A carbon tax is a fee imposed on the burning of carbon-based fuels (coal, oil, gas). More to the point: a carbon tax is the core policy for reducing and eventually eliminating the use of fossil fuels whose combustion is destabilizing and destroying our climate.
A carbon tax is a way — the only way, really — to have users of carbon fuels pay for the climate damage caused by releasing carbon dioxide into the atmosphere. If set high enough, it becomes a powerful monetary disincentive that motivates switches to clean energy across the economy, simply by making it more economically rewarding to move to non-carbon fuels and energy efficiency.
Carbon chemistry is potent but also simple. The amount of CO2 released in burning any fossil fuel is strictly proportional to the fuel’s carbon content. This allows the carbon tax to be levied “upstream” on the fuel itself when it is extracted from the ground or imported into the U.S., which vastly simplifies its administration.
The energy essence of every fossil fuel is its carbon and hydrogen atoms. Oxidizing (combusting) those atoms releases their heat energy but also converts carbon to carbon dioxide. Natural gas, with a high ratio of hydrogen to carbon, is the least carbon-intensive fuel, while coal is the most. The CO2 released from burning these fuels rises into the upper atmosphere and remains resident there — typically for around a century — trapping heat re-radiated from Earth’s surface and causing global warming and other harmful climate change.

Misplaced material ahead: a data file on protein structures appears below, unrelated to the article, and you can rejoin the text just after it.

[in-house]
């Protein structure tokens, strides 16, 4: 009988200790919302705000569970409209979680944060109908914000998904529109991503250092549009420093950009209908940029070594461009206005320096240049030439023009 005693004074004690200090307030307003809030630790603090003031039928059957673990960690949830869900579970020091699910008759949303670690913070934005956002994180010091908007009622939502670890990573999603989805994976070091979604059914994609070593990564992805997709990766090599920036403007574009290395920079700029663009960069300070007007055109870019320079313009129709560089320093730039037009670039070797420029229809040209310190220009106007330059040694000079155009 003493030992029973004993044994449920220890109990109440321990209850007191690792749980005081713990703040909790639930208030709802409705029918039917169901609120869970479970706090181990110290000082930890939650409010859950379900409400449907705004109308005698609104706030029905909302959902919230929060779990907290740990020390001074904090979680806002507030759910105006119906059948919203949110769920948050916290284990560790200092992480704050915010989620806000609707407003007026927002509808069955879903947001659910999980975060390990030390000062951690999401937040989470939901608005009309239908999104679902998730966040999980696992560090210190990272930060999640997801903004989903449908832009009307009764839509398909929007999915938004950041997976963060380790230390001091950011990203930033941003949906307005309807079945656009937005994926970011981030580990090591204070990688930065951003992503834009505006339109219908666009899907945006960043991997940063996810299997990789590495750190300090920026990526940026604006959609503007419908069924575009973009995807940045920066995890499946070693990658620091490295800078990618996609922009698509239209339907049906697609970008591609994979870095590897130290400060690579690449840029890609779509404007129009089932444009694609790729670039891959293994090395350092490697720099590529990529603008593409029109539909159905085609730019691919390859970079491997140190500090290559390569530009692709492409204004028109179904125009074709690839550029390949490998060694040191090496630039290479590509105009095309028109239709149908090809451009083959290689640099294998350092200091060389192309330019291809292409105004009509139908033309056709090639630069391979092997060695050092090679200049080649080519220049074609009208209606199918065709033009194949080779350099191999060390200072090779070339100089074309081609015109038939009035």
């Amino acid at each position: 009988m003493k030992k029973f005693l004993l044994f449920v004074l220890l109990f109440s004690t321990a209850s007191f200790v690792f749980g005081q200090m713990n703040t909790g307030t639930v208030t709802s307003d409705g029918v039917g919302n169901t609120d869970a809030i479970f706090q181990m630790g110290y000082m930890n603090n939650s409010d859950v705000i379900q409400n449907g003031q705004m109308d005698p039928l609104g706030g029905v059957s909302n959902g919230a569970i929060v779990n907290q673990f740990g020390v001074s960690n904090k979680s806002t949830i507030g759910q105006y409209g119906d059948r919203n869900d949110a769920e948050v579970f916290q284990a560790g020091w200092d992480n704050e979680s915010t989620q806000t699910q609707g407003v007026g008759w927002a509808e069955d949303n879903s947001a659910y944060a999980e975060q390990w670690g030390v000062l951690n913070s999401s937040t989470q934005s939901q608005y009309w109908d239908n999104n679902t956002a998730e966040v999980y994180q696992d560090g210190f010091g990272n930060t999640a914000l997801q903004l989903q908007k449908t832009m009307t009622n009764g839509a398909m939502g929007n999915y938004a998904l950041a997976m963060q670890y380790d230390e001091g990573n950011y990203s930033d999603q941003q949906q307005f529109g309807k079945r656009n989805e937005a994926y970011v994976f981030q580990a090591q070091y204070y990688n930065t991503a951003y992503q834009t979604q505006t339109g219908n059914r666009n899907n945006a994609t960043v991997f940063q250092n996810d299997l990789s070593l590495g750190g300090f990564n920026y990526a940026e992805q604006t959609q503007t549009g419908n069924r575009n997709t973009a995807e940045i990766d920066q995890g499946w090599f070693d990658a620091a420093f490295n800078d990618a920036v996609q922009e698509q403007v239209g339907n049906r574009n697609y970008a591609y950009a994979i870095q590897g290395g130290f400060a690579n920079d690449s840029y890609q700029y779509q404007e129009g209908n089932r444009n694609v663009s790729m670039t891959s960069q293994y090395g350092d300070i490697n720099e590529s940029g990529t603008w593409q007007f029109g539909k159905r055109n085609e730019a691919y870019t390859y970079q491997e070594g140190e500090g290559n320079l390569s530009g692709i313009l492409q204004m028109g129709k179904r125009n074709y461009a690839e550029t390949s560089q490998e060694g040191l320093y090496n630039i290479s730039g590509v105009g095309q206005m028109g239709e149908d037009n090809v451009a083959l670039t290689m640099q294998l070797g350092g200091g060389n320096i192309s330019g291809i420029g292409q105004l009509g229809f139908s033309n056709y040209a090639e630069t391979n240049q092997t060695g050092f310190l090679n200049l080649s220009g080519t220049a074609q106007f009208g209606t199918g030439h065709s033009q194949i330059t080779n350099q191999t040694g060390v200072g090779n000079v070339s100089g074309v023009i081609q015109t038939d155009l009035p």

The carbon content of every fossil fuel, from anthracite or lignite coal to heating oil and natural gas, is precisely known. A carbon tax obeys these proportions, taxing coal more heavily than petroleum products, and much more than natural gas. This makes a carbon tax simple to document and measure.
How is a carbon tax implemented?
Utilizing existing tax collection mechanisms, a carbon tax is paid “upstream,” i.e., at the point where fuels are extracted from the Earth and put into the stream of commerce, or imported into the U.S. Fuel suppliers and processors are free to pass along the cost of the tax to the extent that market conditions allow. Placing a tax on carbon gives consumers and producers a monetary incentive to reduce their carbon dioxide emissions.
Carbon that is chemically bound into manufactured products such as plastics but is not burned will not be taxed. Similarly, any CO2 from energy production that is permanently sequestered rather than released into the atmosphere won’t be taxed (or will receive an offsetting tax credit). Additionally, some carbon tax proposals include exemptions for export-dependent businesses to help them remain competitive in global markets.
For nuts and bolts of administering a carbon tax, click here.
For a summary of carbon taxes in other countries, click here.
For carbon tax FAQ’s, click here.